Campaigners claim their vision for the future of healthcare in Rothbury remains the best, while urging residents to attend a key meeting this week.
As previously reported, county councillors are set to agree an interim response to the Health Secretary on the future of Rothbury Community Hospital this Wednesday (January 23).
Upon announcing in November that more work needed to be done locally on the next steps, following the closure of the site’s 12 inpatient beds, Secretary of State Matt Hancock called for an update on progress by the end of this month.
A special meeting of Northumberland County Council’s health and wellbeing committee is to take place to discuss responses from health bosses to a number of review areas and questions, which were given to them at a very brief working-group meeting last month.
Residents and campaigners were left furious after this largely administrative event, with major concerns as to how their voices will be heard.
The Save Rothbury Community Hospital (SRCH) group says that when the committee first referred the closure to the Secretary of State in October 2017, it relied heavily on the documents compiled by the campaign team.
Dozens of emails have been sent by many organisations and individuals requesting that the county council recognises the group as being ‘the voice of Coquetdale’.
It follows the Independent Reconfiguration Panel (IRP), a non-departmental public health body, concluding that there were flaws in NHS Northumberland Clinical Commissioning Group’s (CCG) engagement and consultation processes and that ‘further action locally is required to agree and implement the proposed health and wellbeing centre, potentially including inpatient beds, at Rothbury Community Hospital’.
Katie Scott, coordinator of the SRCH campaign, said: “We still have absolutely no idea what the CCG means by a health and wellbeing hub.
“Since the GPs have moved into the ground floor of the building, our original plan for the hospital, Coquetdale Cares, still makes the most sense to the local community.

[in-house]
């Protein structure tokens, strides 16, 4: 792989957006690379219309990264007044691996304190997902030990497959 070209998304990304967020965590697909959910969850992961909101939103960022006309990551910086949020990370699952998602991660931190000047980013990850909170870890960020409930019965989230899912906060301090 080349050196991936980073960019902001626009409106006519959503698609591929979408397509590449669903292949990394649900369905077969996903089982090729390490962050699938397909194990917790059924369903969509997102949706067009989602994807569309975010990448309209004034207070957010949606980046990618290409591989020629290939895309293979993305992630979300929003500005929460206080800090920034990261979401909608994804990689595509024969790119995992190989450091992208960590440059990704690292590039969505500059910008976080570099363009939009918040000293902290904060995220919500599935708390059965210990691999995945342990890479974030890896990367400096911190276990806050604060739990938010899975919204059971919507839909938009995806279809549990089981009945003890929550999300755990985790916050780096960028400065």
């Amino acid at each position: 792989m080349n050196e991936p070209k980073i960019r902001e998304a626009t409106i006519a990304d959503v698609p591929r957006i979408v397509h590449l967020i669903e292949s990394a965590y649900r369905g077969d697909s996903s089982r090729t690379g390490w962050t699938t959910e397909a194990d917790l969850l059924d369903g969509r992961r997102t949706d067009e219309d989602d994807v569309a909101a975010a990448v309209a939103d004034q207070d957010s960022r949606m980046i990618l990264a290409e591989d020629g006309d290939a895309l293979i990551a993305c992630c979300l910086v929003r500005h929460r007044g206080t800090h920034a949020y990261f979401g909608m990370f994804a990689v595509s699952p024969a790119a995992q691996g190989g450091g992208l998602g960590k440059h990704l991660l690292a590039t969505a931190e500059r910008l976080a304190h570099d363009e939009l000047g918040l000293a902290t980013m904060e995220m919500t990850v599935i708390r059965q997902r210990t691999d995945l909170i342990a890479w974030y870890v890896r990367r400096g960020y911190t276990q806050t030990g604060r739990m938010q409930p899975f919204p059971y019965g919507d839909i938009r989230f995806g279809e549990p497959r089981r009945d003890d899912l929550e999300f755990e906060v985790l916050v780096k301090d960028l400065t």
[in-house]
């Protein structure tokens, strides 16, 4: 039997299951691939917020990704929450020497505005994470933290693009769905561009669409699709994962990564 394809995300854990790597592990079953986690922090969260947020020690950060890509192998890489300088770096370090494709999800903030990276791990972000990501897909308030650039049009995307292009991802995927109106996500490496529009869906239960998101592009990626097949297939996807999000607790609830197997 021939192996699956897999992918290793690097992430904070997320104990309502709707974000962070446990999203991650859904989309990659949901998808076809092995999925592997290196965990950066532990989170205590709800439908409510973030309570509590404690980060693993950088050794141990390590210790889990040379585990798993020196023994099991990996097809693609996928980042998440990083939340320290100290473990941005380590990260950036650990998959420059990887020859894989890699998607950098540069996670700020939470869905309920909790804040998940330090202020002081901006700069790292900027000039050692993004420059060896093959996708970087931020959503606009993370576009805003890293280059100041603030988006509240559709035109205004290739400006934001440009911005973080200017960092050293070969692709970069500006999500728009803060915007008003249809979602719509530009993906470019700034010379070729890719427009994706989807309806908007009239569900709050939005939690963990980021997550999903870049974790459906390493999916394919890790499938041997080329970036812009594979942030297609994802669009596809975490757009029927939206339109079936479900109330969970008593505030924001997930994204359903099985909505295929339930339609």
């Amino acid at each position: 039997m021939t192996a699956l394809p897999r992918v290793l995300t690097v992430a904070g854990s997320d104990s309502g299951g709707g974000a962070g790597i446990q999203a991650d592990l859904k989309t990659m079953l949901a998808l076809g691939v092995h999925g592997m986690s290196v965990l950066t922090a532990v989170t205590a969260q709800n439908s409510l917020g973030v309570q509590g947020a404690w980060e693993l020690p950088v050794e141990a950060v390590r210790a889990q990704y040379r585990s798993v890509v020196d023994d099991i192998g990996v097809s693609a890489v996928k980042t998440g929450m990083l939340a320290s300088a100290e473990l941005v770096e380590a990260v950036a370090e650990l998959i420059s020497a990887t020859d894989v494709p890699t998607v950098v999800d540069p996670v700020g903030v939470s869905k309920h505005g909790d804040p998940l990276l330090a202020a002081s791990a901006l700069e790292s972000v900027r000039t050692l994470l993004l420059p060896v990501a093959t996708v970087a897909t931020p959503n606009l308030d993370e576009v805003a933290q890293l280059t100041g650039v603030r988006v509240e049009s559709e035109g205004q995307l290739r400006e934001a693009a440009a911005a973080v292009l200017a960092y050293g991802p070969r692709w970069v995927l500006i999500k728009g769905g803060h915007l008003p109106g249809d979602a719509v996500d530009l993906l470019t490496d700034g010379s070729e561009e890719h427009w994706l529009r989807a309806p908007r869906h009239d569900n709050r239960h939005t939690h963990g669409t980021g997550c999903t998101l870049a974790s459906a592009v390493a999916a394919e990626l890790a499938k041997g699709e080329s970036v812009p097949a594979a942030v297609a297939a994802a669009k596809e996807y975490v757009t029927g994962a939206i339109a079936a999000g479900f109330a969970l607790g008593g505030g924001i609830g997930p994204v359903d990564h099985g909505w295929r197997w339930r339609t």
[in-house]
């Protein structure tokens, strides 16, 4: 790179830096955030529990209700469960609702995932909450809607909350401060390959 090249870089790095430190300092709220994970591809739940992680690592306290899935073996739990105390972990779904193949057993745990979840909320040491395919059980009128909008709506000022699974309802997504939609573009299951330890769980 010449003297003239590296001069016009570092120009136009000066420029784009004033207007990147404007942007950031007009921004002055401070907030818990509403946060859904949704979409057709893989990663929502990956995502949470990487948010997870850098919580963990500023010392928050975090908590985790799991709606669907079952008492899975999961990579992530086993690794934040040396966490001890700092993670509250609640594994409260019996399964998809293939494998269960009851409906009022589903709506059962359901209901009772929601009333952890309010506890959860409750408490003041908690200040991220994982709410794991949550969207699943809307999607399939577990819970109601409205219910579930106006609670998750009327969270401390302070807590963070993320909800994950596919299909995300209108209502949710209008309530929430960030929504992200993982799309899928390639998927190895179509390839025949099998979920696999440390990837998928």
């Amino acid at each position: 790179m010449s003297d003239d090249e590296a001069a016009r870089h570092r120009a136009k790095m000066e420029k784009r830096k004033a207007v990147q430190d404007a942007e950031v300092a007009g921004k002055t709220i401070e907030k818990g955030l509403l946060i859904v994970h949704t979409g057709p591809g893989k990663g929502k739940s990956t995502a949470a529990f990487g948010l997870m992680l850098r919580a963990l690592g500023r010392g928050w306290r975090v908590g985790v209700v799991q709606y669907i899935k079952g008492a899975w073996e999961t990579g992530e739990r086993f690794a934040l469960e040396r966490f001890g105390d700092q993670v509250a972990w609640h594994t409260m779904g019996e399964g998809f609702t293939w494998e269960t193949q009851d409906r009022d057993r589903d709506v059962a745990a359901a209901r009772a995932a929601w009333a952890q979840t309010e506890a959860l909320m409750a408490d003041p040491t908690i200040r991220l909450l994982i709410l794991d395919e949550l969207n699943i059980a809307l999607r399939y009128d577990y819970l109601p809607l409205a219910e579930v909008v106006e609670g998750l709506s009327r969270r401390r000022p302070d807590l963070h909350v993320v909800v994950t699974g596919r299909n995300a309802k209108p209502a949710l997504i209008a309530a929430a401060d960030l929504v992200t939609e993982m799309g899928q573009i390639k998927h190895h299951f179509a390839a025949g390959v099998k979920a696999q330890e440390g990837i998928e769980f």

“However, our plan, for a fully-functioning, integrated hospital, with nurses, paramedics, end-of-life and rehabilitation beds, social-services offices and so on, has been completely ignored by the CCG, which seems to be absolutely determined to get rid of community hospital beds, no matter what.”
When the CCG decided to close the inpatient ward, it said that within three months of creating a health and wellbeing centre, a range of additional services would be provided, including an additional specialist palliative-care nurse, a range of virtual outpatient clinics and outpatient monitoring for patients who need regular blood tests. These would be in addition to existing services at the hospital.
In the longer term, consideration would be given to including services such as infusions for patients with a range of chronic conditions, more diagnostic testing and NHS denistry.
The CCG stated that year-on-year savings of permanently closing the inpatient beds and developing a health and wellbeing centre would be more than £450,000.
The health and wellbeing committee meeting takes place at 1pm at County Hall, Morpeth, with ward member Coun Steven Bridgett and the SRCH team being given 10 minutes each to speak.
The campaign team is urging all residents to go along to support the fight to have the ward reopened. Community transport is available, call Lesley Leeson on 01669 622264.
Ben O'Connell, Local Democracy Reporting Service